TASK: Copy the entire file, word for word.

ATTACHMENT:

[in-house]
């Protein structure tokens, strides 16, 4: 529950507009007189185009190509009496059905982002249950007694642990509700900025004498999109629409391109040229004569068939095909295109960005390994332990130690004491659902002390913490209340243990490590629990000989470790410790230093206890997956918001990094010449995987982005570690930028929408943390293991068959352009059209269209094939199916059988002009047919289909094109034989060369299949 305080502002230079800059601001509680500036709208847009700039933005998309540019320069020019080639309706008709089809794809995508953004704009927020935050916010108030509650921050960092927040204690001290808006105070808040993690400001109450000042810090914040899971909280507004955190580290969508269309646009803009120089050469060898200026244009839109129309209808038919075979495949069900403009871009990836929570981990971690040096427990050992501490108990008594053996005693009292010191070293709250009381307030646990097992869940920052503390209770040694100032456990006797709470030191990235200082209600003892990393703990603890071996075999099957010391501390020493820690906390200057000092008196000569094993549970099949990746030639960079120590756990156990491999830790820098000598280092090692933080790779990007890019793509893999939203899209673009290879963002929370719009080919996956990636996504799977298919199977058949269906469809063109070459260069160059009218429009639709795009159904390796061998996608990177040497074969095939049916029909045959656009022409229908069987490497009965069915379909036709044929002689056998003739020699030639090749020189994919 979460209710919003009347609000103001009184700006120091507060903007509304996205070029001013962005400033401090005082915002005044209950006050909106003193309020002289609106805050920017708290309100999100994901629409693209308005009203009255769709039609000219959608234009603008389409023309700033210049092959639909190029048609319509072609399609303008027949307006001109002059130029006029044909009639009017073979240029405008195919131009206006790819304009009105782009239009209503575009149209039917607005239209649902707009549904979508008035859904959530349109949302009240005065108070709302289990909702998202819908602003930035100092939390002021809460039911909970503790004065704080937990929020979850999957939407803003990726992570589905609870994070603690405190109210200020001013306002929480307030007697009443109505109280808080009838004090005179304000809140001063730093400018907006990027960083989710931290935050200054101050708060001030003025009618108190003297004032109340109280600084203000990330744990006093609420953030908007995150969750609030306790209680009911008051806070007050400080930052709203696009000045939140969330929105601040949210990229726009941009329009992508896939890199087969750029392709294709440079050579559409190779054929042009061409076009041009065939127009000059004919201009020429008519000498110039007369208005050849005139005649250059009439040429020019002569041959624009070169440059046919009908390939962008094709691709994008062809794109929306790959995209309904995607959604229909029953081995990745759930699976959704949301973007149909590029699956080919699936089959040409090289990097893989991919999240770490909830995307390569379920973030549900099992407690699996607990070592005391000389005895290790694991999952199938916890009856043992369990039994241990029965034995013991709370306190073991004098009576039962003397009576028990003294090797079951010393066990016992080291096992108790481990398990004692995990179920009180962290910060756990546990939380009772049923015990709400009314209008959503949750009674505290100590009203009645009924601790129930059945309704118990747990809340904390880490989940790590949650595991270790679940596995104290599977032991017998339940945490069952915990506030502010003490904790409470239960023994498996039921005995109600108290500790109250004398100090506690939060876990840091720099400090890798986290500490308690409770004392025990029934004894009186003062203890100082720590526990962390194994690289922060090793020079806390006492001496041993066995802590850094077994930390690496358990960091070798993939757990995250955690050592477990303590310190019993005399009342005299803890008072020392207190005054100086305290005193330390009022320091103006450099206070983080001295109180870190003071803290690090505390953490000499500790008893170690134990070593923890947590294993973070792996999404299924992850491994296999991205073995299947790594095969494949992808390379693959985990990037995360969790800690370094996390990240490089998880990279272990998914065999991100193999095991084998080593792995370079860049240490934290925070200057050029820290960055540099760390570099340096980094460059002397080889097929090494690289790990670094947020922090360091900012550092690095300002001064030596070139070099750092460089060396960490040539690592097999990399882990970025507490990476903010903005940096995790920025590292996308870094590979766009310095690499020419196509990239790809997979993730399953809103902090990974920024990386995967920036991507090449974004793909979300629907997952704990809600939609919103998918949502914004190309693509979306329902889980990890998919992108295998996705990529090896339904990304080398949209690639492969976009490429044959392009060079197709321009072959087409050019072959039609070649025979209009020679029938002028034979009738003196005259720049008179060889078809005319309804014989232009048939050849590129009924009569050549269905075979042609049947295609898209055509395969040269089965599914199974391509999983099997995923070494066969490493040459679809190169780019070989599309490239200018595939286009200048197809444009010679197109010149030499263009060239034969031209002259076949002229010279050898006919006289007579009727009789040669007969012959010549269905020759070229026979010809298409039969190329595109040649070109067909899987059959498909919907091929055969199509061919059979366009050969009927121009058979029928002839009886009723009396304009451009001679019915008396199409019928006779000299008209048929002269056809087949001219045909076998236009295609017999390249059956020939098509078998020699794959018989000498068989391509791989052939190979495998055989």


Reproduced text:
[in-house]
């Protein structure tokens, strides 16, 4: 529950507009007189185009190509009496059905982002249950007694642990509700900025004498999109629409391109040229004569068939095909295109960005390994332990130690004491659902002390913490209340243990490590629990000989470790410790230093206890997956918001990094010449995987982005570690930028929408943390293991068959352009059209269209094939199916059988002009047919289909094109034989060369299949 305080502002230079800059601001509680500036709208847009700039933005998309540019320069020019080639309706008709089809794809995508953004704009927020935050916010108030509650921050960092927040204690001290808006105070808040993690400001109450000042810090914040899971909280507004955190580290969508269309646009803009120089050469060898200026244009839109129309209808038919075979495949069900403009871009990836929570981990971690040096427990050992501490108990008594053996005693009292010191070293709250009381307030646990097992869940920052503390209770040694100032456990006797709470030191990235200082209600003892990393703990603890071996075999099957010391501390020493820690906390200057000092008196000569094993549970099949990746030639960079120590756990156990491999830790820098000598280092090692933080790779990007890019793509893999939203899209673009290879963002929370719009080919996956990636996504799977298919199977058949269906469809063109070459260069160059009218429009639709795009159904390796061998996608990177040497074969095939049916029909045959656009022409229908069987490497009965069915379909036709044929002689056998003739020699030639090749020189994919 979460209710919003009347609000103001009184700006120091507060903007509304996205070029001013962005400033401090005082915002005044209950006050909106003193309020002289609106805050920017708290309100999100994901629409693209308005009203009255769709039609000219959608234009603008389409023309700033210049092959639909190029048609319509072609399609303008027949307006001109002059130029006029044909009639009017073979240029405008195919131009206006790819304009009105782009239009209503575009149209039917607005239209649902707009549904979508008035859904959530349109949302009240005065108070709302289990909702998202819908602003930035100092939390002021809460039911909970503790004065704080937990929020979850999957939407803003990726992570589905609870994070603690405190109210200020001013306002929480307030007697009443109505109280808080009838004090005179304000809140001063730093400018907006990027960083989710931290935050200054101050708060001030003025009618108190003297004032109340109280600084203000990330744990006093609420953030908007995150969750609030306790209680009911008051806070007050400080930052709203696009000045939140969330929105601040949210990229726009941009329009992508896939890199087969750029392709294709440079050579559409190779054929042009061409076009041009065939127009000059004919201009020429008519000498110039007369208005050849005139005649250059009439040429020019002569041959624009070169440059046919009908390939962008094709691709994008062809794109929306790959995209309904995607959604229909029953081995990745759930699976959704949301973007149909590029699956080919699936089959040409090289990097893989991919999240770490909830995307390569379920973030549900099992407690699996607990070592005391000389005895290790694991999952199938916890009856043992369990039994241990029965034995013991709370306190073991004098009576039962003397009576028990003294090797079951010393066990016992080291096992108790481990398990004692995990179920009180962290910060756990546990939380009772049923015990709400009314209008959503949750009674505290100590009203009645009924601790129930059945309704118990747990809340904390880490989940790590949650595991270790679940596995104290599977032991017998339940945490069952915990506030502010003490904790409470239960023994498996039921005995109600108290500790109250004398100090506690939060876990840091720099400090890798986290500490308690409770004392025990029934004894009186003062203890100082720590526990962390194994690289922060090793020079806390006492001496041993066995802590850094077994930390690496358990960091070798993939757990995250955690050592477990303590310190019993005399009342005299803890008072020392207190005054100086305290005193330390009022320091103006450099206070983080001295109180870190003071803290690090505390953490000499500790008893170690134990070593923890947590294993973070792996999404299924992850491994296999991205073995299947790594095969494949992808390379693959985990990037995360969790800690370094996390990240490089998880990279272990998914065999991100193999095991084998080593792995370079860049240490934290925070200057050029820290960055540099760390570099340096980094460059002397080889097929090494690289790990670094947020922090360091900012550092690095300002001064030596070139070099750092460089060396960490040539690592097999990399882990970025507490990476903010903005940096995790920025590292996308870094590979766009310095690499020419196509990239790809997979993730399953809103902090990974920024990386995967920036991507090449974004793909979300629907997952704990809600939609919103998918949502914004190309693509979306329902889980990890998919992108295998996705990529090896339904990304080398949209690639492969976009490429044959392009060079197709321009072959087409050019072959039609070649025979209009020679029938002028034979009738003196005259720049008179060889078809005319309804014989232009048939050849590129009924009569050549269905075979042609049947295609898209055509395969040269089965599914199974391509999983099997995923070494066969490493040459679809190169780019070989599309490239200018595939286009200048197809444009010679197109010149030499263009060239034969031209002259076949002229010279050898006919006289007579009727009789040669007969012959010549269905020759070229026979010809298409039969190329595109040649070109067909899987059959498909919907091929055969199509061919059979366009050969009927121009058979029928002839009886009723009396304009451009001679019915008396199409019928006779000299008209048929002269056809087949001219045909076998236009295609017999390249059956020939098509078998020699794959018989000498068989391509791989052939190979495998055989």